The University of Kansas Medical Center will receive $10 million in federal funding to compare the effectiveness of obesity treatment models in rural communities.
The money is from the Patient-Centered Outcomes Research Institute, which was created through the Affordable Care Act. Professor Christie Befort's study will track approximately 1,400 patients in rural Kansas, Nebraska, Iowa and Wisconsin.
Missouri is the 16th most obese state in the nation, according to a report released Thursday.
At No. 19, Kansas doesn’t fare much better.
The 11th annual report on state obesity rankings by the Trust for America’s Health and the Robert Wood Johnson Foundation says adult obesity rates increased in six states over the past year, with Mississippi and West Virginia topping the scales. More than a third of adults in those two states – 35.1 percent – are obese, according to the report.
Just who’s to blame for the childhood obesity epidemic? Over the years, the finger has been pointed at parents, video games and vending machines, to name a few.
To the makers of the new activist documentary, “Fed Up,” the bottom line of blame lies with a simple substance poured into our diets every day: sugar. And the pushers of what this film calls a drug and “the new tobacco” are the food industry and our own government.
“What if our whole approach to this epidemic has been dead wrong?” the film’s narrator, TV journalist Katie Couric, says in the film’s open.
It’s swimsuit season and many are looking to shed a few pounds gained over the winter. But losing weight is a challenge and current research shows the odds are stacked against us when it comes to overcoming the mental obstacles of weight loss. With one third of children in the United States and two thirds of adults who are obese or overweight, it seems there is a huge challenge when trying to stay healthy. Amanda Bruce, a Childhood Obesity and imaging specialist at UMKC and Jennifer D. Lundgren, Clinical Ph.D. Associate Professor and at UMKC both work on the issue of how psychology plays into childhood and adult obesity.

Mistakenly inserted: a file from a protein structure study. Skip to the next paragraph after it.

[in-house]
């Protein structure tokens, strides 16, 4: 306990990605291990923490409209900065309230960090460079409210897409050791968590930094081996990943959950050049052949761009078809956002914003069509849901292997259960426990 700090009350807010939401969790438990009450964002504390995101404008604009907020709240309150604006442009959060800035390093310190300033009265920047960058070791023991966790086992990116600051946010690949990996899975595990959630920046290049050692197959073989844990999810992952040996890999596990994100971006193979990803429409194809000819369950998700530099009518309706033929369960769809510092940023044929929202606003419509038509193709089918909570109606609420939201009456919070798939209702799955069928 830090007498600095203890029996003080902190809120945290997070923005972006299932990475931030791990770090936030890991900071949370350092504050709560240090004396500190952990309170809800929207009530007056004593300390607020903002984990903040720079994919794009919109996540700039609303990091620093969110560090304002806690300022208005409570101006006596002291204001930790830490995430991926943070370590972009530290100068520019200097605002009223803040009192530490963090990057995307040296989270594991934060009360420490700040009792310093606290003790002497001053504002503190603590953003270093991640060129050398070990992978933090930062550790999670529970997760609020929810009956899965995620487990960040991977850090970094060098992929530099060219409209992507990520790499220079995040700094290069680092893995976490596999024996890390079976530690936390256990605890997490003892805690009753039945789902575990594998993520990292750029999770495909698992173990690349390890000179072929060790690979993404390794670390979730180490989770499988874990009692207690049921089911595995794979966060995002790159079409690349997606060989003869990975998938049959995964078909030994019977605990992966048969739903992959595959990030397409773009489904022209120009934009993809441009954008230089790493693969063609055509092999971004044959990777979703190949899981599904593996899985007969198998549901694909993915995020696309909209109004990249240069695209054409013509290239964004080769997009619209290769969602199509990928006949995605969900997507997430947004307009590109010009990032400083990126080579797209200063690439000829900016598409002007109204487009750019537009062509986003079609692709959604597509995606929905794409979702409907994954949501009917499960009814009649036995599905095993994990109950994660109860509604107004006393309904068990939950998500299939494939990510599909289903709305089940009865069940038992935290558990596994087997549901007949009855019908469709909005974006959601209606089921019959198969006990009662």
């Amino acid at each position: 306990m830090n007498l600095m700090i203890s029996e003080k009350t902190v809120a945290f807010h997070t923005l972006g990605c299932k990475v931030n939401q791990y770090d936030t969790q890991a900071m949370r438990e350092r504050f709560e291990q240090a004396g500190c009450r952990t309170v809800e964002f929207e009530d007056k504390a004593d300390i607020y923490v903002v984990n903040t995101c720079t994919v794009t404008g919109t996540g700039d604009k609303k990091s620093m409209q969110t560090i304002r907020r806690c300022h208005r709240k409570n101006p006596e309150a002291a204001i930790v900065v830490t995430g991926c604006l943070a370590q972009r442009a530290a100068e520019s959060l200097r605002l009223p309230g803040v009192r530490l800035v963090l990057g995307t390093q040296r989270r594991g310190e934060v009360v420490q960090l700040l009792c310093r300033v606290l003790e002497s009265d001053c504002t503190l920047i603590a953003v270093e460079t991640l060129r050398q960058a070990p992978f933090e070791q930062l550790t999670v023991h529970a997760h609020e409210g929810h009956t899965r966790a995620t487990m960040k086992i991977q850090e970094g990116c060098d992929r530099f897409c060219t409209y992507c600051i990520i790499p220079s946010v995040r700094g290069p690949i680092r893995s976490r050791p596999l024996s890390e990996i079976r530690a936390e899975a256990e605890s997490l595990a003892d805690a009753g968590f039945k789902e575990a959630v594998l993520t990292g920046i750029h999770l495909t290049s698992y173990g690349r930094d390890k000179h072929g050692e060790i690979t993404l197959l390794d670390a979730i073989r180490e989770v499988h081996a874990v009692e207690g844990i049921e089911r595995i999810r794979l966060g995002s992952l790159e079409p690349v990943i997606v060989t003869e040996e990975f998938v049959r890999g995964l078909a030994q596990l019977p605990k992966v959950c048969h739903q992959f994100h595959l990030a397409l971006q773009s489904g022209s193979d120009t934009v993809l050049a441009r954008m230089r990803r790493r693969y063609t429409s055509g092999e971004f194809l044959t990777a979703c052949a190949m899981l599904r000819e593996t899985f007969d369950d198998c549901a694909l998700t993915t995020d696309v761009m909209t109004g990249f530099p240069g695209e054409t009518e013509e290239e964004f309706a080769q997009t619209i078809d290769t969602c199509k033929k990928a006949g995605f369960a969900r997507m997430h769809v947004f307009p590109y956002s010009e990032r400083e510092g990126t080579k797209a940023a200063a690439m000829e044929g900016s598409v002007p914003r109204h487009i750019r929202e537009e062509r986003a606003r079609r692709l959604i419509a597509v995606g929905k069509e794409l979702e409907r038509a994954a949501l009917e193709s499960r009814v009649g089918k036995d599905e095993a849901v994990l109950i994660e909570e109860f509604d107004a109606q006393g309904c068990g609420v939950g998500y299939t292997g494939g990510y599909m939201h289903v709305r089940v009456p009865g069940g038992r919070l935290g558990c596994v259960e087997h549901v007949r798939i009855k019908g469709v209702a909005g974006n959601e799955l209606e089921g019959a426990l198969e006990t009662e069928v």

Researchers at the University of Missouri found a link between childhood obesity and poor math performance. The study, released Thursday in the journal Child Development, monitored 6,250 children from the time they were in kindergarten until fifth grade.
Kansas City Mayor Sly James knows that when he’s in better shape, he’s more productive and less stressed out. And he recognizes the weight, so to speak, of having a better diet and getting exercise regularly.
Historically Black Americans have marched for freedom and ran the long race for equality. In modern times there is a different race to be ran, a literal movement to be undertaken and that’s keeping pace with personal health, running the race against time itself.
Originally published on Tue April 10, 2012 8:18 am
Scientists have found one more reason that pregnancy and obesity can be a bad combination.
A new study in the journal Pediatrics suggests that moms who are obese or have diabetes are more likely to have a child with autism or another developmental problem.
The finding is "worrisome in light of this rather striking epidemic of obesity" in the U.S., says Irva Hertz-Picciotto from the MIND Institute at the University of California, Davis, one of the study's authors.
Kansas City, MO – Reverend Eric Williams of Calvary Temple Baptist Church in midtown has worked for a long time on health issues in the African American community. A few years ago, he says he was tired of seeing people suffering and dying from health problems related to obesity and lack of exercise. So his church formed a non-profit and eventually built a gym right next door. The Calvary Community Wellness Center opened in 2008.
A new federal program has awarded the Missouri Foundation for Health $2 million in matching funds to take on the high rates of obesity and tobacco use throughout the state.
The St. Louis based non-profit is one of 11 organizations nationwide to receive the grants, and it plans to distribute the money to several groups across the state to run obesity and tobacco use-prevention programs.
Kansas City, MO – First Lady Michelle Obama brought her campaign to combat childhood obesity to Kansas City today. She delivered the keynote address at the national NAACP convention, which is in town this week.
Michelle Obama said obesity is a national epidemic. One in every three children in the United States is overweight. And like other problems, she said it's hitting the African American community particularly hard.